# Two coupled, second order differential equations

1. Feb 11, 2013

### 3029298

While studying the derivation of the normal modes of oscillation of a liquid sphere in the paper "Nonradial oscillations of stars" by Pekeris (1938), which can be found here, on page 193 and 194 two coupled second order differential equations in two variables are merged into one fourth order differential equation in one variable. I really can't get my head around the way you eliminate one of the two variables.

The two second order equations are:

$c^2\ddot{X}+\dot{X}\left[\dot{c}^2-\left(\gamma-1\right)g+\frac{2c^2}{r}\right]+X\left\{\sigma^2+\left(2-\gamma\right)\left(\dot{g}+\frac{2g}{r}\right)-n\left(n+1\right)\frac{c^2}{r^2}\right\}=g\ddot{w}+\dot{w}\left(2\dot{g}+\frac{2g}{r}\right)+\left[2-n\left(n+1\right)\right]\frac{wg}{r^2}$

$\dot{X}r^2+X\left[2r+\left(g-\gamma g-\dot{c}^2\right)\left(n+1\right)\frac{n}{\sigma^2}\right]=r^2\ddot{w}+4r\dot{w}+w\left[2-n\left(n+1\right)\right]$

In these equations, all variables depend on $r$ except $\gamma$, $n$ and $\sigma$, which are constants.

Apparently, according to the paper, this can be written as a single, fourth order differential equation in $X$:

$\ddot{G}+\dot{G}\left(\frac{6}{r}-2\frac{\dot{A}}{A}\right)+G\left\{-\frac{\ddot{A}}{A}+\left(\frac{6-n-n^2}{r^2}\right)-\frac{6 \dot{A}}{Ar}+\frac{2\ddot{A}^2}{A^2}\right\}-AH=0$

Where

$A=2\left(\frac{\dot{g}}{g}-\frac{1}{r}\right)$

$gG=c^2\ddot{X}+\dot{X}\left(\dot{c}^2-\gamma g+\frac{2c^2}{r}\right)+X\left[\sigma^2+\left(2-\gamma\right)\dot{g}+\left(1-\gamma\right)\frac{2}{r}-n\left(n+1\right)\frac{c^2}{gr^2}+\frac{n}{\sigma^2r^2}\left(n+1\right)\left(\dot{c}^2-g+\gamma g\right)\right]$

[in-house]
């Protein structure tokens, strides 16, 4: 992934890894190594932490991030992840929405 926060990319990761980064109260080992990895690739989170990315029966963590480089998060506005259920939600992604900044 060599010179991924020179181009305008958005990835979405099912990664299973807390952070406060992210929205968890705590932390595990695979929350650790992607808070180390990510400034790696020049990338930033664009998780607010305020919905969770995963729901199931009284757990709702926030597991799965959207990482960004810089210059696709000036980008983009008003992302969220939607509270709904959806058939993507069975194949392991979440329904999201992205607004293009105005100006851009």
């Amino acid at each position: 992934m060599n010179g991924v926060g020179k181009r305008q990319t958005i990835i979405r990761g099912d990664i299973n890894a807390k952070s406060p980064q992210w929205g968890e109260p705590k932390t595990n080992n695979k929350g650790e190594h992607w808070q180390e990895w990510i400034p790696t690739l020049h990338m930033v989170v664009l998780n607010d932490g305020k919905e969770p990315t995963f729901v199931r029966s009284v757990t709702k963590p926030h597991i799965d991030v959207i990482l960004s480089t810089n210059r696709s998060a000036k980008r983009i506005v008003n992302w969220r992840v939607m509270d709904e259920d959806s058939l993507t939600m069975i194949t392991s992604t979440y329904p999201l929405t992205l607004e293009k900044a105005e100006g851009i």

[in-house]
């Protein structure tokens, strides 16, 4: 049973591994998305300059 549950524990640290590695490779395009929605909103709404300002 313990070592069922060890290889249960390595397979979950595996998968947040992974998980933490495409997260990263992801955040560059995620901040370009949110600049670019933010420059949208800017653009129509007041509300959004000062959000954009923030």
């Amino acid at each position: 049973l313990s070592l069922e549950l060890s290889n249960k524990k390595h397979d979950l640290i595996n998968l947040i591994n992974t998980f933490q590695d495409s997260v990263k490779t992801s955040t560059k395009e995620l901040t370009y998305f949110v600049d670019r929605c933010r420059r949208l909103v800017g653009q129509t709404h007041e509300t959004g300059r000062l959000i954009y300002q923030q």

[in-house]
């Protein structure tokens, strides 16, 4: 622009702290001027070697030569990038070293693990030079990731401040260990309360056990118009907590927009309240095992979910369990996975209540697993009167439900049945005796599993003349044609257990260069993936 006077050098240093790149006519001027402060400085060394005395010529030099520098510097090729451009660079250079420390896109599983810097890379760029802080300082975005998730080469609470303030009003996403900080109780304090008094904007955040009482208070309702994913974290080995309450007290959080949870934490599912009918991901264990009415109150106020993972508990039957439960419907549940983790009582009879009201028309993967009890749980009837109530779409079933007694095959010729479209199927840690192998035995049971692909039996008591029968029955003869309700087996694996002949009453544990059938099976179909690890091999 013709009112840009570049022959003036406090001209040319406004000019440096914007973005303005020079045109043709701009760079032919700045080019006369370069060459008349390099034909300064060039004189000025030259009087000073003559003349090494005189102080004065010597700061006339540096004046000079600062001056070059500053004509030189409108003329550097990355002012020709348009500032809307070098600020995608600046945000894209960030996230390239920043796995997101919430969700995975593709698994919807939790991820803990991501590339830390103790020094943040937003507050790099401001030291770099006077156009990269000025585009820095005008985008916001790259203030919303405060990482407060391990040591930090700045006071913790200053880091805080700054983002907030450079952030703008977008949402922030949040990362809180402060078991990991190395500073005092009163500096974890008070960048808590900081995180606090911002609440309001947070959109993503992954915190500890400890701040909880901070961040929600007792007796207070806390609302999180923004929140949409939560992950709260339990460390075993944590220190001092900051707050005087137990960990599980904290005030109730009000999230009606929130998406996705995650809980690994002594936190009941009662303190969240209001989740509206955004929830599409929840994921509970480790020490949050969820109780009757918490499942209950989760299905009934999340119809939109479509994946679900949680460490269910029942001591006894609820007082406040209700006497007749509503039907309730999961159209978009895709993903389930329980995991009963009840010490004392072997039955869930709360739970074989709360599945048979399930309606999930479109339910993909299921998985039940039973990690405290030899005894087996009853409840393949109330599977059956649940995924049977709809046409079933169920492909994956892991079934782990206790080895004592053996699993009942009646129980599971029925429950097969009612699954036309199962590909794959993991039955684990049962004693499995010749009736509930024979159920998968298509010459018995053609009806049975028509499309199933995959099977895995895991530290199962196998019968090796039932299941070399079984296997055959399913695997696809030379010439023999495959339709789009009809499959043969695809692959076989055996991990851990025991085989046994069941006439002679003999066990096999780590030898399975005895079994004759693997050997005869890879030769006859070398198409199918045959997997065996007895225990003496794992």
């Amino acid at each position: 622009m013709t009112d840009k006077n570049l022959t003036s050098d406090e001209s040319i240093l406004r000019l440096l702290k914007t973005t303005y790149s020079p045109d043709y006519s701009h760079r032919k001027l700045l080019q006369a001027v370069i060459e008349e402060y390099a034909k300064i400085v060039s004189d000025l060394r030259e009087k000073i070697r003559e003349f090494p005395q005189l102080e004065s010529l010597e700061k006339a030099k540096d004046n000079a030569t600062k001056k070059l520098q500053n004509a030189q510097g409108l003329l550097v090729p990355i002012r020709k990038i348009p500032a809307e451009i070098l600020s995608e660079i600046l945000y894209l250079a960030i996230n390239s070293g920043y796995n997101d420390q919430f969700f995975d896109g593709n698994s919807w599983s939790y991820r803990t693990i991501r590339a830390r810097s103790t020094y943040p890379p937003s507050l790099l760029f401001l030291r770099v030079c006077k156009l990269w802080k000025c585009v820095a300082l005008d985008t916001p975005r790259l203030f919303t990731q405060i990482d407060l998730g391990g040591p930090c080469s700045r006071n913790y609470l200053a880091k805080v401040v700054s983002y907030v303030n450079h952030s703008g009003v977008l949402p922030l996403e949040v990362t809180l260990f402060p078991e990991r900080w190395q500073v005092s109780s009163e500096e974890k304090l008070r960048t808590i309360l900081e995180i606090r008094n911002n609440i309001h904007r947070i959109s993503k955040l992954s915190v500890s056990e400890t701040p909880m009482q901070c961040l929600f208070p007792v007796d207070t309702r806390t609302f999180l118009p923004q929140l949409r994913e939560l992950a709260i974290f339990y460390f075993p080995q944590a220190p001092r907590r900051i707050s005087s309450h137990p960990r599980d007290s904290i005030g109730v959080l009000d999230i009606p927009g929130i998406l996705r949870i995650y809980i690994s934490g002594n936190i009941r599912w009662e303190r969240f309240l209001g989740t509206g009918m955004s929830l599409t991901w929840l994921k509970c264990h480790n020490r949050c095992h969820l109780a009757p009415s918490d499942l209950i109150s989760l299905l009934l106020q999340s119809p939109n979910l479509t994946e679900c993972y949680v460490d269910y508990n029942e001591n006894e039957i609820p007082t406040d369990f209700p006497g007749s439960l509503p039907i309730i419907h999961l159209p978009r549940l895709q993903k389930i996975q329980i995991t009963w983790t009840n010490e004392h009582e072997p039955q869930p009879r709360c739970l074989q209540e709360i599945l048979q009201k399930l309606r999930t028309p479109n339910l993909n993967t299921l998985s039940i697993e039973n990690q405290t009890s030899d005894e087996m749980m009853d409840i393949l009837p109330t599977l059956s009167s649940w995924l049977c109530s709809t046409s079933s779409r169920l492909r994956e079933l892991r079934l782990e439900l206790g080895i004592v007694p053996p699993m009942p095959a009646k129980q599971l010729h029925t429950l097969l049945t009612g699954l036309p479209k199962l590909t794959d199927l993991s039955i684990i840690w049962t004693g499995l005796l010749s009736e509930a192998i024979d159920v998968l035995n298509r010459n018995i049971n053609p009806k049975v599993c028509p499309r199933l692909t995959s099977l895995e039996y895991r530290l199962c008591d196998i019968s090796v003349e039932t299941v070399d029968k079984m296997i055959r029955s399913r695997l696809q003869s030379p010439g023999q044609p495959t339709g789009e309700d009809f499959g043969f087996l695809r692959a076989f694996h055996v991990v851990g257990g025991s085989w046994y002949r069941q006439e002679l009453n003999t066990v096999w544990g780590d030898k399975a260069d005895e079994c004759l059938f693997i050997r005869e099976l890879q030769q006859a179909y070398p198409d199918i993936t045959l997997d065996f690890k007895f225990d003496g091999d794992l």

$H=\ddot{X}+\dot{X}\left[\frac{4}{r}-\frac{n}{\sigma^2 r^2}\left(n+1\right)\left(\dot{c}^2-g+\gamma g\right)\right]+X\left[\frac{2}{r^2}-\frac{n}{\sigma^2r^2}\left(n+1\right)\left(\ddot{c}^2-\dot{g}+\gamma\dot{g}\right)\right]$

Does someone know a general way to transform two second order coupled differential equations into one fourth order equation? Thanks for any hints or help!

2. Feb 12, 2013

### bigfooted

Divide the first equation by g and the second by $r^2$ and subtract both equations to get an equation (eq. 3.) with the $\ddot{w}$ term eliminated. Take the derivative of this equation (3.) to eliminate w: $w \rightarrow \dot{w}$ and $\dot{w} \rightarrow \ddot{w}$. Do the same again to eliminate the new $\ddot{w}$ term in eq. 3. Take the derivative of eq. 3. so $\dot{w} \rightarrow \ddot{w}$. Do the previous once more to get an equation for $X^{(IV)}$ with all the w-terms eliminated.